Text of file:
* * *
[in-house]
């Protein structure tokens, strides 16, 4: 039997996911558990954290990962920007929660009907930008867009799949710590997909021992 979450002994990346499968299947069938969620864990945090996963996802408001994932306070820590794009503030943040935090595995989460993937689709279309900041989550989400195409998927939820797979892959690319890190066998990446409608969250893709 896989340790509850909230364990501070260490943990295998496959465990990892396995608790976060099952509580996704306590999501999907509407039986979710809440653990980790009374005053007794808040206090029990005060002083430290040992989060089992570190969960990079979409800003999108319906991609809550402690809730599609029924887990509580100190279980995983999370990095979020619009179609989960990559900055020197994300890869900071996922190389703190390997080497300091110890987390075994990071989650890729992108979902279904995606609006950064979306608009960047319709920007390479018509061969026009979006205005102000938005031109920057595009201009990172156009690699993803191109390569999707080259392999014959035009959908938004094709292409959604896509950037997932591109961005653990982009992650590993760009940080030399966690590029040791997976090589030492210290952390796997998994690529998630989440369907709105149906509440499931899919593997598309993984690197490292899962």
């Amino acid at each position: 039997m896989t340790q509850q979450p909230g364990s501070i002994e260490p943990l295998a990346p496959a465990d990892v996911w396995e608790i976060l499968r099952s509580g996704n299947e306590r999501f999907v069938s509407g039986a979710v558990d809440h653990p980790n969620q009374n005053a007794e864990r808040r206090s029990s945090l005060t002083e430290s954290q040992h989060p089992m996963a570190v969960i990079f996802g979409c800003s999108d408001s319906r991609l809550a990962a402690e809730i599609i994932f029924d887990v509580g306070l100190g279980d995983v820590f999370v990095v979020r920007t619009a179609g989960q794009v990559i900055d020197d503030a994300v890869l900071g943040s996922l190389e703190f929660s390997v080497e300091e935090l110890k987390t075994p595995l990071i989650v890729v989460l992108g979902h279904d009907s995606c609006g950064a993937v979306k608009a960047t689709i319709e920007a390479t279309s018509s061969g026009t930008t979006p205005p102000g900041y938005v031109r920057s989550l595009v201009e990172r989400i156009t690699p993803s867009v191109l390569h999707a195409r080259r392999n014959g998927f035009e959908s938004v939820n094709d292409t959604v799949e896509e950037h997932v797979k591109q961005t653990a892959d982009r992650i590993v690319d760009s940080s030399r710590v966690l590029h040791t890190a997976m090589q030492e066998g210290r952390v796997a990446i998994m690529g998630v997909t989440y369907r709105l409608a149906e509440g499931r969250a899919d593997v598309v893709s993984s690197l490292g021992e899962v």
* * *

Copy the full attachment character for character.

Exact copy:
[in-house]
């Protein structure tokens, strides 16, 4: 039997996911558990954290990962920007929660009907930008867009799949710590997909021992 979450002994990346499968299947069938969620864990945090996963996802408001994932306070820590794009503030943040935090595995989460993937689709279309900041989550989400195409998927939820797979892959690319890190066998990446409608969250893709 896989340790509850909230364990501070260490943990295998496959465990990892396995608790976060099952509580996704306590999501999907509407039986979710809440653990980790009374005053007794808040206090029990005060002083430290040992989060089992570190969960990079979409800003999108319906991609809550402690809730599609029924887990509580100190279980995983999370990095979020619009179609989960990559900055020197994300890869900071996922190389703190390997080497300091110890987390075994990071989650890729992108979902279904995606609006950064979306608009960047319709920007390479018509061969026009979006205005102000938005031109920057595009201009990172156009690699993803191109390569999707080259392999014959035009959908938004094709292409959604896509950037997932591109961005653990982009992650590993760009940080030399966690590029040791997976090589030492210290952390796997998994690529998630989440369907709105149906509440499931899919593997598309993984690197490292899962």
């Amino acid at each position: 039997m896989t340790q509850q979450p909230g364990s501070i002994e260490p943990l295998a990346p496959a465990d990892v996911w396995e608790i976060l499968r099952s509580g996704n299947e306590r999501f999907v069938s509407g039986a979710v558990d809440h653990p980790n969620q009374n005053a007794e864990r808040r206090s029990s945090l005060t002083e430290s954290q040992h989060p089992m996963a570190v969960i990079f996802g979409c800003s999108d408001s319906r991609l809550a990962a402690e809730i599609i994932f029924d887990v509580g306070l100190g279980d995983v820590f999370v990095v979020r920007t619009a179609g989960q794009v990559i900055d020197d503030a994300v890869l900071g943040s996922l190389e703190f929660s390997v080497e300091e935090l110890k987390t075994p595995l990071i989650v890729v989460l992108g979902h279904d009907s995606c609006g950064a993937v979306k608009a960047t689709i319709e920007a390479t279309s018509s061969g026009t930008t979006p205005p102000g900041y938005v031109r920057s989550l595009v201009e990172r989400i156009t690699p993803s867009v191109l390569h999707a195409r080259r392999n014959g998927f035009e959908s938004v939820n094709d292409t959604v799949e896509e950037h997932v797979k591109q961005t653990a892959d982009r992650i590993v690319d760009s940080s030399r710590v966690l590029h040791t890190a997976m090589q030492e066998g210290r952390v796997a990446i998994m690529g998630v997909t989440y369907r709105l409608a149906e509440g499931r969250a899919d593997v598309v893709s993984s690197l490292g021992e899962v």